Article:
The Anglican reception of Newman was coloured for at least the fifty years following his death by the sense of loss, even betrayal, consequent upon his move to the Roman Catholic Church and his disillusionment with the Via Media ecclesiology of a ‘reformed Catholicism’ that he had advocated as an Anglican. Nevertheless there were those, such as the Anglo-Catholic Lord Halifax, who continued to find inspiration in Newman. Michael Ramsey and Pope Paul VI both responded positively to his writings, and the shift in ecumenical attitudes in Vatican II brought a renewed Anglican appreciation of him, particularly in the acceptance of the development of doctrine. Appreciation was especially shown in Anglican evaluations on the centenary of Newman’s death, though sometimes mixed with criticism.
The chapter focuses on the nature and character of Anglican wisdom, exploring this in the context of church structures, tradition, and truth. Drawing on a variety of different examples and contrasting wisdom with folly, it argues that, historically and in the present time, Anglican wisdom is rooted in its capacity, in the presence of God, to acknowledge and hold the complexity and contradictions of human life in all its fullness. Lacking the authority structures required to give a single definitive Anglican view on any given subject, wisdom in the churches of the Anglican Communion continues to emerge through an ongoing, collective, often fraught act of listening to God.
Anglicanism from the time of the Reformation has been characterized by a persistent interest in the Fathers of the church which joins authorities as diverse in date and disposition as Cranmer and Pusey or Jewel and Newman. While both the methods of reading and the conclusions drawn from considering patristic sources have varied greatly, Anglicans of different tendencies have tended to value the Fathers such as Augustine both as representing a Catholic consensus opposed to Roman and Puritan extremes, and as uniquely useful sources for theological discourse, constructive or controversial. Even where the authority of the Fathers is not regarded as theologically unique, the characteristics identified as necessary in a Church both catholic and reformed have tended to be drawn from the practice and belief of ancient Christianity, as in the Quadrilateral. Anglicanism is less a tradition characterized by confessional adherence to the Fathers as by consistent acknowledgement of its historical basis in the early Church in terms of both doctrine and dogma.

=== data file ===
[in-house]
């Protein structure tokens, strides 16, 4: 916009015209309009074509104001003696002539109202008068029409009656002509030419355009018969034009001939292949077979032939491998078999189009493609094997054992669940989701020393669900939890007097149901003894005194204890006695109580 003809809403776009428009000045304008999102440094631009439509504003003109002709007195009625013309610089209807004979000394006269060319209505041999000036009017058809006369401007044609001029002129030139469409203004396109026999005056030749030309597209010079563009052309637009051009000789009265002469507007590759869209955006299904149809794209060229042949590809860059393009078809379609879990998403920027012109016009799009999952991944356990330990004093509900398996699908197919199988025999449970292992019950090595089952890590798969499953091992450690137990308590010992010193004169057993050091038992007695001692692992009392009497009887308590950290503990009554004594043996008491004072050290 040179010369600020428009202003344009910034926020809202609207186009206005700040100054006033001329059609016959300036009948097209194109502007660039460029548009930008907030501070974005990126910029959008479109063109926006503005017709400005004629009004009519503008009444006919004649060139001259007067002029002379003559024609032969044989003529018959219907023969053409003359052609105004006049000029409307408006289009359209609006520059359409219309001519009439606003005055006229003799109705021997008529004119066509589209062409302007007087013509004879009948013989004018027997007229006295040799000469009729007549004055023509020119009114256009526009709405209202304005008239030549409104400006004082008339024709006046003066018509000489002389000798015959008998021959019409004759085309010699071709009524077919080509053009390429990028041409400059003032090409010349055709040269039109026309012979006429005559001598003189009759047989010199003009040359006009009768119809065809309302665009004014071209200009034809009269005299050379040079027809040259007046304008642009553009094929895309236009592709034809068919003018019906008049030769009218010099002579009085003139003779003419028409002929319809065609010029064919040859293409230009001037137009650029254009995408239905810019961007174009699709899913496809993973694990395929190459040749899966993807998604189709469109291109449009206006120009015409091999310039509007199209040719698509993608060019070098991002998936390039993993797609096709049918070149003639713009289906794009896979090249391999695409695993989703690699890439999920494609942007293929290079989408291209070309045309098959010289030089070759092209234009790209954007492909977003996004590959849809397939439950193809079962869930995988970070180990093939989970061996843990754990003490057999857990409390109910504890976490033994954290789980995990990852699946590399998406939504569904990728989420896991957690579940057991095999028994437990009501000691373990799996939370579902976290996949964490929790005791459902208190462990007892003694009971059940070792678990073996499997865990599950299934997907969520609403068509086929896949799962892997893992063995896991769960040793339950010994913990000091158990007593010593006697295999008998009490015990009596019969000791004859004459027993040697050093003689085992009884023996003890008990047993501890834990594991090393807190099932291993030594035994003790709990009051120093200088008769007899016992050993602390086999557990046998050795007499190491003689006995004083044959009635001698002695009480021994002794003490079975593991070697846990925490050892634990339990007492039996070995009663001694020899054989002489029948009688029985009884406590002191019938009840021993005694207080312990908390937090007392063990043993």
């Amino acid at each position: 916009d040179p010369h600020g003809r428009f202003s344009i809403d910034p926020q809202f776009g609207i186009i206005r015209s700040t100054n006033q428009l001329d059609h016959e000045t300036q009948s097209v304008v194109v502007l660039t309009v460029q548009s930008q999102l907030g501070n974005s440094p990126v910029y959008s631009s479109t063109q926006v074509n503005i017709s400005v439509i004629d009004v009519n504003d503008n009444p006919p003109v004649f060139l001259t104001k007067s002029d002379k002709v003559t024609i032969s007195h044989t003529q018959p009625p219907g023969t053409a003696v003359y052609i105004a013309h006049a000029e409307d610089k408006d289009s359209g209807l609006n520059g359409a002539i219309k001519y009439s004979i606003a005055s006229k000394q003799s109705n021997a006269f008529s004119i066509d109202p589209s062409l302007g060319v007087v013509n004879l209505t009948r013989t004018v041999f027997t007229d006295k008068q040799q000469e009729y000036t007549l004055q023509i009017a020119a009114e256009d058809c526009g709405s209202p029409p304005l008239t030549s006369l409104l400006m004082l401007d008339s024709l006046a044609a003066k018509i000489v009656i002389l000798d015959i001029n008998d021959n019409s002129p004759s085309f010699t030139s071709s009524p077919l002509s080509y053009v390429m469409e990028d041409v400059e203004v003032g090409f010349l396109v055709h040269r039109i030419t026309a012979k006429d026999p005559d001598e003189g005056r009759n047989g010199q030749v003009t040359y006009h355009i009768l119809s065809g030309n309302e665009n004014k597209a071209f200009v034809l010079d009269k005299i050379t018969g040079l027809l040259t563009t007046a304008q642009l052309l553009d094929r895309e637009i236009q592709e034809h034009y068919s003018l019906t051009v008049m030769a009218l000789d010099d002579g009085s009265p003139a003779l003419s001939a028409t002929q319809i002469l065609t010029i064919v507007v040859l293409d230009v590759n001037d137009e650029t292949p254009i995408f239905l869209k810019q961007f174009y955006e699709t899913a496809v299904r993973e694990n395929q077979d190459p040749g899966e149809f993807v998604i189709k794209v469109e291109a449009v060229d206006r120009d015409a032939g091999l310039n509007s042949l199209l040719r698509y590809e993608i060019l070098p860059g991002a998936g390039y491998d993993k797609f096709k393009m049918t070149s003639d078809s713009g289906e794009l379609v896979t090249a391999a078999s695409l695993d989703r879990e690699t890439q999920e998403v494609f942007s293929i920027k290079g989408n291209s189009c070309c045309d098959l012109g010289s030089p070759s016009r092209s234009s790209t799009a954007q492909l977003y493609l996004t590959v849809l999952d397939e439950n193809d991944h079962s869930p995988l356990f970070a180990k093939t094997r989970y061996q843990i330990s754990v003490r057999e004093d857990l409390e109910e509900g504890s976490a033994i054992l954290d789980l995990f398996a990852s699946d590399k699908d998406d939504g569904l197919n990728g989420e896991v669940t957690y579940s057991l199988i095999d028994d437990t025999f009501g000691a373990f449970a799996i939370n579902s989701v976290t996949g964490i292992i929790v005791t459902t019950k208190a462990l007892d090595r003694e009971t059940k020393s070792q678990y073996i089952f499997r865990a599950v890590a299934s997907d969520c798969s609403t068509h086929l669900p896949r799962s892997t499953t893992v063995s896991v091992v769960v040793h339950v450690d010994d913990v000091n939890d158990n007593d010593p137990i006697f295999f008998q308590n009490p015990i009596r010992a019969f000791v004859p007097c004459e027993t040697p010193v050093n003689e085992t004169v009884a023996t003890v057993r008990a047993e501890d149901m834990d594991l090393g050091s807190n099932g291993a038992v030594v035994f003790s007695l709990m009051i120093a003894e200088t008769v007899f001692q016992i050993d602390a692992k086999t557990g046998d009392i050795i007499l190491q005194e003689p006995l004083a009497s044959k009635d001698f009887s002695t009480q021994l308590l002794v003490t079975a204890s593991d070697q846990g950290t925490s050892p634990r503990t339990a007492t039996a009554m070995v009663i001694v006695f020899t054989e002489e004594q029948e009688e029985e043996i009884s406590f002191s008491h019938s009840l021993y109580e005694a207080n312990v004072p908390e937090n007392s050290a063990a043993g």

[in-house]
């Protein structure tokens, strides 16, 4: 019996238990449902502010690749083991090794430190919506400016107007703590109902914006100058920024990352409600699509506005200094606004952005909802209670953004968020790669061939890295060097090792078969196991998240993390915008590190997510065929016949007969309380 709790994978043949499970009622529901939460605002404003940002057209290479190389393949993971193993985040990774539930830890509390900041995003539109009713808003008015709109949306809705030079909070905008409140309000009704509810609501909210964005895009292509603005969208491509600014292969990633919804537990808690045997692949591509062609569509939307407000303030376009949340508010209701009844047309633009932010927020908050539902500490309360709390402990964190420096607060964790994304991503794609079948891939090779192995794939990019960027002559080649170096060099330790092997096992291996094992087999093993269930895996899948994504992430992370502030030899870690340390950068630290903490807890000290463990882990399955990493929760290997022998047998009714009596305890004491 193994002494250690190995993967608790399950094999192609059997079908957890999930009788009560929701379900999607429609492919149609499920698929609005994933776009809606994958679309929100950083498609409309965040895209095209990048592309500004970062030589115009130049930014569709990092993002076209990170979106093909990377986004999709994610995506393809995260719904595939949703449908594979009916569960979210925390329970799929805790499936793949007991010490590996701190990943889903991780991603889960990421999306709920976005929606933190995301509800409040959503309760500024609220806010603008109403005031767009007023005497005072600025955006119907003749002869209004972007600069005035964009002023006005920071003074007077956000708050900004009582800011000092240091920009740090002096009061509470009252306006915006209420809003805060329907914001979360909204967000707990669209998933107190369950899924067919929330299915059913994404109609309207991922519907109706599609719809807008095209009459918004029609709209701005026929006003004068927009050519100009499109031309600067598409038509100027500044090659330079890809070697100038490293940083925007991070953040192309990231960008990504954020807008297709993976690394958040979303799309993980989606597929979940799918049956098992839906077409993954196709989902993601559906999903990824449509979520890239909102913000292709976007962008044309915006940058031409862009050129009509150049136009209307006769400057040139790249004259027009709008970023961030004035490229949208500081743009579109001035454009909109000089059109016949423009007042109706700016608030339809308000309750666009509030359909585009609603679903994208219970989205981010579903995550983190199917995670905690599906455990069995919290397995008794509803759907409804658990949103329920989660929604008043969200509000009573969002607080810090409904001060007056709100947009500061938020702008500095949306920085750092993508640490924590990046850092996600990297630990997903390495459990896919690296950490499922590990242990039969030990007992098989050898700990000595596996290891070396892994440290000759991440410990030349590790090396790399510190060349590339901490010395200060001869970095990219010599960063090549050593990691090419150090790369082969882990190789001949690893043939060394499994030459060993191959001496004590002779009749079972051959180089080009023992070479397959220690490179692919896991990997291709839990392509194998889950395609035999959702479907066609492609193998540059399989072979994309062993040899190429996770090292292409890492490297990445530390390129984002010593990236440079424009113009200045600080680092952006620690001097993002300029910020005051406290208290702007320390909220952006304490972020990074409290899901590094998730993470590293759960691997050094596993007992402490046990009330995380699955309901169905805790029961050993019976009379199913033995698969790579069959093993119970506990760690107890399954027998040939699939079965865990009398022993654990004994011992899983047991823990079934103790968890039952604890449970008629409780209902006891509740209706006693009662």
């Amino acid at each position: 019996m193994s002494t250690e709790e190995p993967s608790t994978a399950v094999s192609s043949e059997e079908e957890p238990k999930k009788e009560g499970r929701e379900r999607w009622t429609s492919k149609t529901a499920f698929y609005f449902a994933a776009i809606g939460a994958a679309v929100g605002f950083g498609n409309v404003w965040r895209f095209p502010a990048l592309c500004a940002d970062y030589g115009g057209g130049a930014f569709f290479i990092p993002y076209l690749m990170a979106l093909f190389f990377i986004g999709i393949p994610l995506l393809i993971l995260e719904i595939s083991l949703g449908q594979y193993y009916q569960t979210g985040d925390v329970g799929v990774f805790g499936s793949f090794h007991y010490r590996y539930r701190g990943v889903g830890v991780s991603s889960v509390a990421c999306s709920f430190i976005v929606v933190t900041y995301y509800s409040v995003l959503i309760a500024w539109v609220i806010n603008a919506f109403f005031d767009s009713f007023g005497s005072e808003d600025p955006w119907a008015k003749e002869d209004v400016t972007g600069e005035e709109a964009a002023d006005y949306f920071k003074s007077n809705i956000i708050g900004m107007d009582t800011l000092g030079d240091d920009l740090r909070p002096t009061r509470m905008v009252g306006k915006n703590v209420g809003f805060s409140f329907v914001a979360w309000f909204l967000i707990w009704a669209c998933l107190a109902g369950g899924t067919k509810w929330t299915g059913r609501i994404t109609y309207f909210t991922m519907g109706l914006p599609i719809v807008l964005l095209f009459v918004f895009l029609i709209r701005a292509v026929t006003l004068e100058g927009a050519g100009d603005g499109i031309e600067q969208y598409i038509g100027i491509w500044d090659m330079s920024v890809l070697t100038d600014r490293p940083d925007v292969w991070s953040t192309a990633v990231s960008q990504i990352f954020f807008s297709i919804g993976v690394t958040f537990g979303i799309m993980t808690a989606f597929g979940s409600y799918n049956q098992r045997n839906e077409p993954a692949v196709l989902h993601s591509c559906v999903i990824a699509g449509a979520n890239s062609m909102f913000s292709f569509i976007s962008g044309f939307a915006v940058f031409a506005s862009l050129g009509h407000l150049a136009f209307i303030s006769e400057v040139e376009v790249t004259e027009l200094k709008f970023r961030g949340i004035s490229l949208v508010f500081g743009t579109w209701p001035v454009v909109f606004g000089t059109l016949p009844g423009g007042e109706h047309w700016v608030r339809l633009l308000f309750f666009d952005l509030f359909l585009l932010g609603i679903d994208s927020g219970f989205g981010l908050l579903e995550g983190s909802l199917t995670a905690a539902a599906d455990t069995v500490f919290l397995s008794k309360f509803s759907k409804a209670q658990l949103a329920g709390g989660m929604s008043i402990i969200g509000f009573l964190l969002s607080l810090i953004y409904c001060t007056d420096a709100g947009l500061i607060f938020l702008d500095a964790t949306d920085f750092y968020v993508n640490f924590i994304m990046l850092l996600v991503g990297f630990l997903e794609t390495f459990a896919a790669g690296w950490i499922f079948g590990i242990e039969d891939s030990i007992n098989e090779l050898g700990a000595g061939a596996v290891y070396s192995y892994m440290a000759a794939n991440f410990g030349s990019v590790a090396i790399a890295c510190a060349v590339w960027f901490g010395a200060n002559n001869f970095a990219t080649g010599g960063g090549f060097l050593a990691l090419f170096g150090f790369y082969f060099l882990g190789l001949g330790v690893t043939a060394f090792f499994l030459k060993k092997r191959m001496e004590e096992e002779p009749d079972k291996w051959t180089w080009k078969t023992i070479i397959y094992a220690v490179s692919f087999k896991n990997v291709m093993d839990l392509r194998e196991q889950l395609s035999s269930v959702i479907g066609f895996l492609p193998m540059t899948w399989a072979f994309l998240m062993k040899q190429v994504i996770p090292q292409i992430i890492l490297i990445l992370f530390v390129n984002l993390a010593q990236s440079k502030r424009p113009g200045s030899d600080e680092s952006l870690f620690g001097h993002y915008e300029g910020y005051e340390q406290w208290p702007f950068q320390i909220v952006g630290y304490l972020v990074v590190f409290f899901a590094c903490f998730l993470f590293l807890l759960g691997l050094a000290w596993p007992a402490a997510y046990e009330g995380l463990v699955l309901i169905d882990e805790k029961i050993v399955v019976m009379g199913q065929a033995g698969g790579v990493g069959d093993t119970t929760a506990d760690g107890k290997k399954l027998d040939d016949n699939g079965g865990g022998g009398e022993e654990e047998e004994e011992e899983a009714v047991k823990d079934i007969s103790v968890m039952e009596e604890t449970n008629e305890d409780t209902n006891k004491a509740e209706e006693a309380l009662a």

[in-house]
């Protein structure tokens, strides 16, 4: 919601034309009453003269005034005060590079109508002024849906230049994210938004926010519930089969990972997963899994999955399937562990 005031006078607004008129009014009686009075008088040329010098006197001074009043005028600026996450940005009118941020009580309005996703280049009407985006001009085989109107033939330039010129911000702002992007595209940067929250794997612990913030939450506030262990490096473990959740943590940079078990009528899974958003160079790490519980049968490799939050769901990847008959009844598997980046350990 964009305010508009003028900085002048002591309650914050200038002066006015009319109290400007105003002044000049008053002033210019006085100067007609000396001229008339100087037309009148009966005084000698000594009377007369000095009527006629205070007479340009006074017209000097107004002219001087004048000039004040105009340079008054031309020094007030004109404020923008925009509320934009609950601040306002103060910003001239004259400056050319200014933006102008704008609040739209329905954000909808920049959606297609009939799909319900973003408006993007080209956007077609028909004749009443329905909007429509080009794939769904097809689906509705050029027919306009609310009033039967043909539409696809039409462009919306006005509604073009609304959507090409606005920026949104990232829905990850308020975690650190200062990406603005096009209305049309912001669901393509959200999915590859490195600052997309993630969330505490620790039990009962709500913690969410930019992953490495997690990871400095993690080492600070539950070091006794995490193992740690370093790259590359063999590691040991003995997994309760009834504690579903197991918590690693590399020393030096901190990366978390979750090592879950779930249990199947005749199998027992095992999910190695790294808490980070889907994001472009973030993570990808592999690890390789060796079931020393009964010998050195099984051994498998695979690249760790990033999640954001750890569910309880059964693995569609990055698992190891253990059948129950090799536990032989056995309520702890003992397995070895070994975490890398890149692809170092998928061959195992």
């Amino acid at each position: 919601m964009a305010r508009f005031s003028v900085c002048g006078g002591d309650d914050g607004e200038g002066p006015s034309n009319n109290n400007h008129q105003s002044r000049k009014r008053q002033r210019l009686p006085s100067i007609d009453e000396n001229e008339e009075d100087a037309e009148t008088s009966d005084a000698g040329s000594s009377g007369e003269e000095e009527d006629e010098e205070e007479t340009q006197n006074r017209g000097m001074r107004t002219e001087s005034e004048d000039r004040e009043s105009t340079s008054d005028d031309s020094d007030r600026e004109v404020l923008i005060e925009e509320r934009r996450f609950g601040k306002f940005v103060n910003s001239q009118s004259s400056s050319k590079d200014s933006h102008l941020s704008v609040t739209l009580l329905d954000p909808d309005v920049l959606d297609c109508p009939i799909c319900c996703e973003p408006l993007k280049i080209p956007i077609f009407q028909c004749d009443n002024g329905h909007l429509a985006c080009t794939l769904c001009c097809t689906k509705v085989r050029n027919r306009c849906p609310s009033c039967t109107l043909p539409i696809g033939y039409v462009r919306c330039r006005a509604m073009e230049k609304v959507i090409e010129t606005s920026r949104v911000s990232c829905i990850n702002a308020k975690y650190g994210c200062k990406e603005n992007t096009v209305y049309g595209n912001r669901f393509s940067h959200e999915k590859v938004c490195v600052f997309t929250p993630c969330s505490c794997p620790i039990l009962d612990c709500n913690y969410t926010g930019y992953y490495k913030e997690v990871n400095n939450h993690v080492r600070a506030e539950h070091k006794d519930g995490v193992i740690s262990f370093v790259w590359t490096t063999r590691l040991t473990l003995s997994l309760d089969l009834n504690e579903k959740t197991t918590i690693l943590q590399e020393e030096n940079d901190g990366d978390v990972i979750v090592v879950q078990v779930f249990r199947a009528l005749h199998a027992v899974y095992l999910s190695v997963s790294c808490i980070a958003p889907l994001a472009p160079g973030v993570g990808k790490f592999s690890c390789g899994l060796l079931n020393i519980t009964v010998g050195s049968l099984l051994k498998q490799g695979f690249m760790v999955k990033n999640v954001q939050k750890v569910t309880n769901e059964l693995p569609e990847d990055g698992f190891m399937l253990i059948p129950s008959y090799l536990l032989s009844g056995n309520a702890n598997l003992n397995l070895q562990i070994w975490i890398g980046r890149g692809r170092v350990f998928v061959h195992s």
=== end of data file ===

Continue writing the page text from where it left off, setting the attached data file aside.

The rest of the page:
This article describes emerging patterns in Anglo-American philosophy that represent radical breaks from the thought patterns of Enlightened modernity, and spells out consequences of these changes for the theology–science dialogue. The rationale is based on the relation that philosophy bears to the rest of culture. The discussion describes new moves in three traditional branches of philosophy: metaphysics, philosophy of language, and epistemology. It contends that, beginning half a century ago, whole clusters of terms in each of these domains have taken on new uses, and that these changes have radical consequences for all areas of academia. The discussion notes their actual and potential contributions to the dialogue between theology and science.
Clark H. Pinnock
In Christian theology, annihilationism designates the views of those who hold that the finally impenitent wicked will cease to exist after (or soon after) the last judgment. Annihilation is a term designating theories which contend that human beings may pass or be put out of existence altogether. The theories fall into three classes: pure mortality, conditional immortality, and annihilation proper. Alongside the large number of texts that depict hell as a place of death and destruction, there is some countertestimony too. There are three texts in particular, one in the Gospel of Matthew and two in the Book of Revelation, which need comment because they are cited as proof texts of the traditional opinion. Scripture aside, belief in the nature of hell as everlasting conscious punishing remains solidly traditional, which means that the burden of proof rests on the shoulders of the reformers in this matter.